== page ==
Such a scholarly approach is central to Jared Diamond's new book, "Natural Experiments in History". Appropriately, a history professor interviews Diamond about the strength of the comparative method (i.e. natural experiments). For historians, the technique is blasphemy. For Diamond, it is wonderfully illuminating (see "Guns, Germs & Steel"). The conversation is an hour long and offers a number of fascinating insights.
I learned about the podcast from blogger David Campbell, who writes about economic development in Atlantic Canada. Campbell tries to employ Diamond's methodology and thinks about a natural experiment that could help explain why his region is chronically the poorest:
If you used his model you might find that Atlantic Canada might have been far more prosperous as a separate country. If you read Donald Savoie’s work, you see clearly that many of the leaders at the time in Atlantic Canada predicted this region would wither and be entrenched as the poor region of the country due to Upper Canada’s political domination. And it’s hard to deny that we have become the entrenched poor region of Canada in the intervening years.To many folks this is an inevitable consequence of history. The Maritime region is in a bad geography. It has relatively little oil and gas (at least until now). It is physically far from the centres of power and control. Too bad. Every country has poor areas. Accept your destiny.But I think that is too simplistic. If I had the cash, I’d get a guy like Diamond to look at it. Why didn’t Halifax become Boston? Why did this region (and I guess we can include northern Maine) stagnate while other areas boomed?
I'll start with the secession question. Ideally, you'd have a region very similar to Atlantic Canada that chose not to join the Confederation. Controlling all the other variables, you could trace the effect of joining Canada. Or, you could dig up a similar situation somewhere else in the world and see what happened.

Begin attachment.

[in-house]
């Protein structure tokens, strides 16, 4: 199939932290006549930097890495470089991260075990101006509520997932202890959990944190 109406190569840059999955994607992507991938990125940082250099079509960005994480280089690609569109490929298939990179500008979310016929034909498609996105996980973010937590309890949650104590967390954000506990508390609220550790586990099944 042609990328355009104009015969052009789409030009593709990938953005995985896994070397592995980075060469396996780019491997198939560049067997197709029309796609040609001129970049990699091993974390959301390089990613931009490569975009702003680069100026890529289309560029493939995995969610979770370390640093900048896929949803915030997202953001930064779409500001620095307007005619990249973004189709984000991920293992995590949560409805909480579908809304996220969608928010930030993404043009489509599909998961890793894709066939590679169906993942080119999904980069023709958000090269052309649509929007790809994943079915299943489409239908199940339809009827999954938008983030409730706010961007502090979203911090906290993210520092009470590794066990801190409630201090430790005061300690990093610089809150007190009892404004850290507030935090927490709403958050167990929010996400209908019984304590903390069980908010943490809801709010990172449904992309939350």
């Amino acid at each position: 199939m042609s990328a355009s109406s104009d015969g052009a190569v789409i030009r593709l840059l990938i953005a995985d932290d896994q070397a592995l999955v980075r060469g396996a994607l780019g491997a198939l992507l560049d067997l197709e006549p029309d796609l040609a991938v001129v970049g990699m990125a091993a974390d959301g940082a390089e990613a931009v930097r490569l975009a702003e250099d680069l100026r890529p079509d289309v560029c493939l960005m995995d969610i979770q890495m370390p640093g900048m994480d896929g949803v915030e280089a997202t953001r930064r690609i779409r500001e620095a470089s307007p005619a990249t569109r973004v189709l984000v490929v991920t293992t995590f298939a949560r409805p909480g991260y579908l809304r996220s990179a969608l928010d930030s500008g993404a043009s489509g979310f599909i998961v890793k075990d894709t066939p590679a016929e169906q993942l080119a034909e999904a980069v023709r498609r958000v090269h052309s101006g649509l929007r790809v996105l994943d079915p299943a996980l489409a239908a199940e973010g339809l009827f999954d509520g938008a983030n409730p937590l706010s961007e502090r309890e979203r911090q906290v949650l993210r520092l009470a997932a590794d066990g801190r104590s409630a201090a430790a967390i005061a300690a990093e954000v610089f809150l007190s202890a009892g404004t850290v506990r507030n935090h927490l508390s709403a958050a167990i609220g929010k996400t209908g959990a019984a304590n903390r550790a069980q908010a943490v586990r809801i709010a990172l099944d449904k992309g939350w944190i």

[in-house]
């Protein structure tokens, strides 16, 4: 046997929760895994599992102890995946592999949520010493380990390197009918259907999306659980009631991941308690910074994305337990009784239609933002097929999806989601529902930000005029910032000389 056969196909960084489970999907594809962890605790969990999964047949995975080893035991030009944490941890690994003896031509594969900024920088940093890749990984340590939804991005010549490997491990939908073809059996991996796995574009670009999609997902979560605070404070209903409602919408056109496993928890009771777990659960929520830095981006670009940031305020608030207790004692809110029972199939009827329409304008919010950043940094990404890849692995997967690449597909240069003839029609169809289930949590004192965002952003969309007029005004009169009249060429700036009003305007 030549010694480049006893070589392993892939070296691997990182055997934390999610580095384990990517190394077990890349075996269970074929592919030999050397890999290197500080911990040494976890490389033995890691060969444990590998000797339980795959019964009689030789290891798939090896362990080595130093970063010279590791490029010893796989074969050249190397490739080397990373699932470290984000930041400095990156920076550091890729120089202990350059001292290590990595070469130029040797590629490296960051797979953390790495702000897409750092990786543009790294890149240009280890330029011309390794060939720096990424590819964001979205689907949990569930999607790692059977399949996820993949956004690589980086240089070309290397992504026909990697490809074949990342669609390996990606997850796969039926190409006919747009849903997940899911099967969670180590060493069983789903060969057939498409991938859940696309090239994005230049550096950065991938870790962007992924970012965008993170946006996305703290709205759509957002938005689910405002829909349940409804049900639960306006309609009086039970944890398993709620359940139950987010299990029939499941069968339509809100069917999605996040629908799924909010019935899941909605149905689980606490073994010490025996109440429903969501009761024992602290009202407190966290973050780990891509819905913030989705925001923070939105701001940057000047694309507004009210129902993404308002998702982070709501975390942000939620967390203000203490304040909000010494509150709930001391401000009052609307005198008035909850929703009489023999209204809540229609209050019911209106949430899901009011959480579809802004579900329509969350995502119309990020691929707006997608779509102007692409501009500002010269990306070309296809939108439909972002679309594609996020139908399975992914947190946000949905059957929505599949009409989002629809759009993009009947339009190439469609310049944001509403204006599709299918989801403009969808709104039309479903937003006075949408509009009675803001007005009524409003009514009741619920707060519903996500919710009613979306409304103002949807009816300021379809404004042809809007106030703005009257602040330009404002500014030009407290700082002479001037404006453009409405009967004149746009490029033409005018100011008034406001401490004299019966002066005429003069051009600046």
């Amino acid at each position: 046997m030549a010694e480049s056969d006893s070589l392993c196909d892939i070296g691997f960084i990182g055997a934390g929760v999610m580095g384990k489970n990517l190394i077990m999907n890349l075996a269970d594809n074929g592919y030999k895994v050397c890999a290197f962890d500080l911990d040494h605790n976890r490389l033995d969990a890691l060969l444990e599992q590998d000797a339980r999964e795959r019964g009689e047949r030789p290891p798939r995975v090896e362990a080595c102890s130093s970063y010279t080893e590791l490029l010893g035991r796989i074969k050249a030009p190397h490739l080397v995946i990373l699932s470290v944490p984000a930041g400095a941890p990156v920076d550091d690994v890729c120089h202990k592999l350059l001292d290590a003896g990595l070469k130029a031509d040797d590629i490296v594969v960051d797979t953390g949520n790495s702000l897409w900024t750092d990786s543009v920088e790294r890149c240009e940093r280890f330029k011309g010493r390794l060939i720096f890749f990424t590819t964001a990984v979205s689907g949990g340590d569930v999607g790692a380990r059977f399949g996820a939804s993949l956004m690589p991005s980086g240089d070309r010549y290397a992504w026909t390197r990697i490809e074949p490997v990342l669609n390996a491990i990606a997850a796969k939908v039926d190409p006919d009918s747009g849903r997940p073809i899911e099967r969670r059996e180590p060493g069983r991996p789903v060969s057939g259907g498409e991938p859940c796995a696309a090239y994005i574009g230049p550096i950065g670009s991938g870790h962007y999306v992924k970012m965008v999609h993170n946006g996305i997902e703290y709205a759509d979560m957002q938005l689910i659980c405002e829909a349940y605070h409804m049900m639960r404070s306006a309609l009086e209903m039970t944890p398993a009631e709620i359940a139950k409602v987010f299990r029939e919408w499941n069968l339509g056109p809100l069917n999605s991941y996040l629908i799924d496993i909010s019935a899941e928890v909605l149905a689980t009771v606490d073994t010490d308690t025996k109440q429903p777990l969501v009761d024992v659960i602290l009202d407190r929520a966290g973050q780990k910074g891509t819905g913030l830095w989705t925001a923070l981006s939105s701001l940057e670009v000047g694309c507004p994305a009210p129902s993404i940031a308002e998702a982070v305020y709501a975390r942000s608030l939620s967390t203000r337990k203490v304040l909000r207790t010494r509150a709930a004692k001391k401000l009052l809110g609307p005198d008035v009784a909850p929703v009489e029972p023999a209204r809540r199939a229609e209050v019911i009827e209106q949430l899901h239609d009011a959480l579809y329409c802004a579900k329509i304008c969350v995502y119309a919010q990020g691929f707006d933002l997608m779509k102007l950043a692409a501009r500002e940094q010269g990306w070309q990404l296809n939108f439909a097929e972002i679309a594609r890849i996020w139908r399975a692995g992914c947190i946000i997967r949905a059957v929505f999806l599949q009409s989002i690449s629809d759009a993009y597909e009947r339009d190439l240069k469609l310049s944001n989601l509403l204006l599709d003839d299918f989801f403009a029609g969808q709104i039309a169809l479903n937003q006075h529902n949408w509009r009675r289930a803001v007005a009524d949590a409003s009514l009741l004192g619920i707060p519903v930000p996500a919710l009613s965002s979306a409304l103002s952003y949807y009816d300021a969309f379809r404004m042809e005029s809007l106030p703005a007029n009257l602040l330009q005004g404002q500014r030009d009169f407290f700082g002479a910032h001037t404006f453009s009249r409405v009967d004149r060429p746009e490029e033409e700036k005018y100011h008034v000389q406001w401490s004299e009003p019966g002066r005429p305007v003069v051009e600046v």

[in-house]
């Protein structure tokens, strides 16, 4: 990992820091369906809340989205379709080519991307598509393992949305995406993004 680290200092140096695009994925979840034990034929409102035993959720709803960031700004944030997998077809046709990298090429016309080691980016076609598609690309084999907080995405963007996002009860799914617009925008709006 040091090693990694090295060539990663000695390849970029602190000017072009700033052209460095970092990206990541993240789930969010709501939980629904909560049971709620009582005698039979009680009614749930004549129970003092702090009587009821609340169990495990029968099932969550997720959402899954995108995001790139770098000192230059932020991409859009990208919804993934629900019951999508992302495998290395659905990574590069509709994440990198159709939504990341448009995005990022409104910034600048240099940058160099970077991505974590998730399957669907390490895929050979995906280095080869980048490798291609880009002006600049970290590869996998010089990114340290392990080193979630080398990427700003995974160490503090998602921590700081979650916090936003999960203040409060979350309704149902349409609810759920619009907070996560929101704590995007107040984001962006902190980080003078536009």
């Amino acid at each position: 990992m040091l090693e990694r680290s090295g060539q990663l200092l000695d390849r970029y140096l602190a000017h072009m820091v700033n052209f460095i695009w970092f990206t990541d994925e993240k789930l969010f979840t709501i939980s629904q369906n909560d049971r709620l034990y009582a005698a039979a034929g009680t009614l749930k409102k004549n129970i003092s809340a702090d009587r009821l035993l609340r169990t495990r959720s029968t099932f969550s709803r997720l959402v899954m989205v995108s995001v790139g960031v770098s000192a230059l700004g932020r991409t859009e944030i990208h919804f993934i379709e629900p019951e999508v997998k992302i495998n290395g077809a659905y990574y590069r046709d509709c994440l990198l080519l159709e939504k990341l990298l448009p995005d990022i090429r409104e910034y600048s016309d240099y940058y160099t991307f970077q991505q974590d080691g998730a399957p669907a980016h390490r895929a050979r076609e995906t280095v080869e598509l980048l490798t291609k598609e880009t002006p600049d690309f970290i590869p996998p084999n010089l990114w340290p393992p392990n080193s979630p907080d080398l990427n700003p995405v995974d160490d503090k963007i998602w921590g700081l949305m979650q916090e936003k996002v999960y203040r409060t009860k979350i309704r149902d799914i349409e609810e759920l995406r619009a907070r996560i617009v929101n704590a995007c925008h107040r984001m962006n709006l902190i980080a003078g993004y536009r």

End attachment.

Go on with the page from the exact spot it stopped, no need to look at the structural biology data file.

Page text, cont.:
I rather like the Boston-Halifax comparison. That got my wheels turning concerning an effective line of inquiry. The problem is the international border. The dominant effect would be national geography. That's less than ideal, but could suggest a few policy avenues.
A better design would be economic variance within Atlantic Canada. Such a geographic scope makes it easier to control more variables. The places compared should have the same advantages and constraints.
This can be applied to the Rust Belt. Sean Safford's "Why the Garden Club Couldn't Save Youngstown" is Diamond-esque. Youngstown (Ohio) and Allentown (Pennsylvania) are two similar cities with diverging economic fortunes. Given the research design, Safford is able to draw some useful conclusions about the effect of social network on economic development. To offer a critique, I wonder about the effect of Allentown's proximity to NYC. Might two similar cities in NE PA provide a more rigorous comparison?
Settling on a common geography isn't easy, at least as far as academic standards are concerned. I think blogging about research design is a good solution. I've floated the following idea a few times concerning the Sun Belt advantage. How do Rust Belt cities located in the Sun Belt compare to Rust Belt cities located in the Frost Belt? My hypothesis is that the diverging economic fortunes of the two regions is mostly a result of brownfield versus greenfield development opportunities. In other words, the difference is in the legacy costs.
I remain unconvinced that policy in Sun Belt states explains much of anything. Using Diamond's methodology allows for easy dismissal of the promoters of tax reform. Why else would Pittsburgh be outperforming Sun Belt industrial cities such as Birmingham? In this regard, the Wendell Cox production "Empire State Exodus" is just awful. The conclusions are not to be taken seriously.
When I discuss brain drain, I tend to use the comparative method. Relatively speaking, just how bad is the out-migration of talent in Northeast Ohio? Using net-migration data torpedoes the analysis of retention policies. What you are measuring doesn't match your research question. Joe Cortright made this mistake when addressing his Akron audience. Doing so undermined his recommendations. Such oversights are common and I suspect most of them are unintentional. As Diamond contends, and I would confirm, graduate student training is hit-or-miss. You needn't be an expert in research design to get tenure or make a lot of money as an economic development consultant.